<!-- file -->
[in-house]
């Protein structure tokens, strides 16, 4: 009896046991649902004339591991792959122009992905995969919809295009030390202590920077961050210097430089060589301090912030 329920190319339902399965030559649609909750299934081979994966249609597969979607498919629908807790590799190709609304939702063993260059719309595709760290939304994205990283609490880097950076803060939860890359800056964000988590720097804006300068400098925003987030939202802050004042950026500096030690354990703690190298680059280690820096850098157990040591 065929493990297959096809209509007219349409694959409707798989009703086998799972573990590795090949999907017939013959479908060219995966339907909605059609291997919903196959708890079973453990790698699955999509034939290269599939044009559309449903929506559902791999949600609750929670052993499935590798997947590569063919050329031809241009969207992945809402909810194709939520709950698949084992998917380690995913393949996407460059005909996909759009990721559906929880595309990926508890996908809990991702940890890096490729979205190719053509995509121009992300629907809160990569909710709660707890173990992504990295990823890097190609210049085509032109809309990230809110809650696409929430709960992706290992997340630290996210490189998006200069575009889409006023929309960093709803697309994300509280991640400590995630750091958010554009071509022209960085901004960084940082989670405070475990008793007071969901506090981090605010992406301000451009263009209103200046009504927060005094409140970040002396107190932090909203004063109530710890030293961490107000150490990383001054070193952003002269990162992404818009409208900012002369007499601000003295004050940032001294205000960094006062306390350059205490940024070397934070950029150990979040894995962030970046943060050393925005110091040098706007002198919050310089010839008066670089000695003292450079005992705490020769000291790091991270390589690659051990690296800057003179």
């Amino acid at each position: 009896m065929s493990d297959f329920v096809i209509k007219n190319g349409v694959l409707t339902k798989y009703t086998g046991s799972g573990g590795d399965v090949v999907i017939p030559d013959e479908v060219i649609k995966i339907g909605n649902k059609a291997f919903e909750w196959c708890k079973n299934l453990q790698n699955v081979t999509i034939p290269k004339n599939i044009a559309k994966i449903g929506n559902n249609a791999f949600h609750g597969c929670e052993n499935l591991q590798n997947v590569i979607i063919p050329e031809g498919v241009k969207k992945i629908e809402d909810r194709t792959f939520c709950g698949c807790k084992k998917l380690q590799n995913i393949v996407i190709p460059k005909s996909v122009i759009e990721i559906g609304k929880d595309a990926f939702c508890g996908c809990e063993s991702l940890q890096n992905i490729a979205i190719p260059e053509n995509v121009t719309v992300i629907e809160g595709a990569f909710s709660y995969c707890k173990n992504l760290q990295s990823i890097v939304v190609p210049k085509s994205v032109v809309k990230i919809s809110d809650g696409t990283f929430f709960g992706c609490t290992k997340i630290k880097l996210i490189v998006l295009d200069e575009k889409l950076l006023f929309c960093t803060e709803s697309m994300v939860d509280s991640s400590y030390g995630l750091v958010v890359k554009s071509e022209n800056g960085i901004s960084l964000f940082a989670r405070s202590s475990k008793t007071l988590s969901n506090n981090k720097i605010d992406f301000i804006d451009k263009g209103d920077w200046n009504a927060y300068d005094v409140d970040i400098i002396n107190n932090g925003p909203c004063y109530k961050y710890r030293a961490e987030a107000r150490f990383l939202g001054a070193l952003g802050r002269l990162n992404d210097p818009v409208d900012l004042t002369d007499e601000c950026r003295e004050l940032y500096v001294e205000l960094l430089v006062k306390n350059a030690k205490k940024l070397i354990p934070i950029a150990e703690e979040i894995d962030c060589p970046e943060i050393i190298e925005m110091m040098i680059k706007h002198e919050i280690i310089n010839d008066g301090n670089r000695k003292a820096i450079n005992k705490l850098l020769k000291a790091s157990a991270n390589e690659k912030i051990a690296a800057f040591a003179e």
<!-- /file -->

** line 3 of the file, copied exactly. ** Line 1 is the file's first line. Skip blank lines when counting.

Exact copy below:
């Amino acid at each position: 009896m065929s493990d297959f329920v096809i209509k007219n190319g349409v694959l409707t339902k798989y009703t086998g046991s799972g573990g590795d399965v090949v999907i017939p030559d013959e479908v060219i649609k995966i339907g909605n649902k059609a291997f919903e909750w196959c708890k079973n299934l453990q790698n699955v081979t999509i034939p290269k004339n599939i044009a559309k994966i449903g929506n559902n249609a791999f949600h609750g597969c929670e052993n499935l591991q590798n997947v590569i979607i063919p050329e031809g498919v241009k969207k992945i629908e809402d909810r194709t792959f939520c709950g698949c807790k084992k998917l380690q590799n995913i393949v996407i190709p460059k005909s996909v122009i759009e990721i559906g609304k929880d595309a990926f939702c508890g996908c809990e063993s991702l940890q890096n992905i490729a979205i190719p260059e053509n995509v121009t719309v992300i629907e809160g595709a990569f909710s709660y995969c707890k173990n992504l760290q990295s990823i890097v939304v190609p210049k085509s994205v032109v809309k990230i919809s809110d809650g696409t990283f929430f709960g992706c609490t290992k997340i630290k880097l996210i490189v998006l295009d200069e575009k889409l950076l006023f929309c960093t803060e709803s697309m994300v939860d509280s991640s400590y030390g995630l750091v958010v890359k554009s071509e022209n800056g960085i901004s960084l964000f940082a989670r405070s202590s475990k008793t007071l988590s969901n506090n981090k720097i605010d992406f301000i804006d451009k263009g209103d920077w200046n009504a927060y300068d005094v409140d970040i400098i002396n107190n932090g925003p909203c004063y109530k961050y710890r030293a961490e987030a107000r150490f990383l939202g001054a070193l952003g802050r002269l990162n992404d210097p818009v409208d900012l004042t002369d007499e601000c950026r003295e004050l940032y500096v001294e205000l960094l430089v006062k306390n350059a030690k205490k940024l070397i354990p934070i950029a150990e703690e979040i894995d962030c060589p970046e943060i050393i190298e925005m110091m040098i680059k706007h002198e919050i280690i310089n010839d008066g301090n670089r000695k003292a820096i450079n005992k705490l850098l020769k000291a790091s157990a991270n390589e690659k912030i051990a690296a800057f040591a003179e």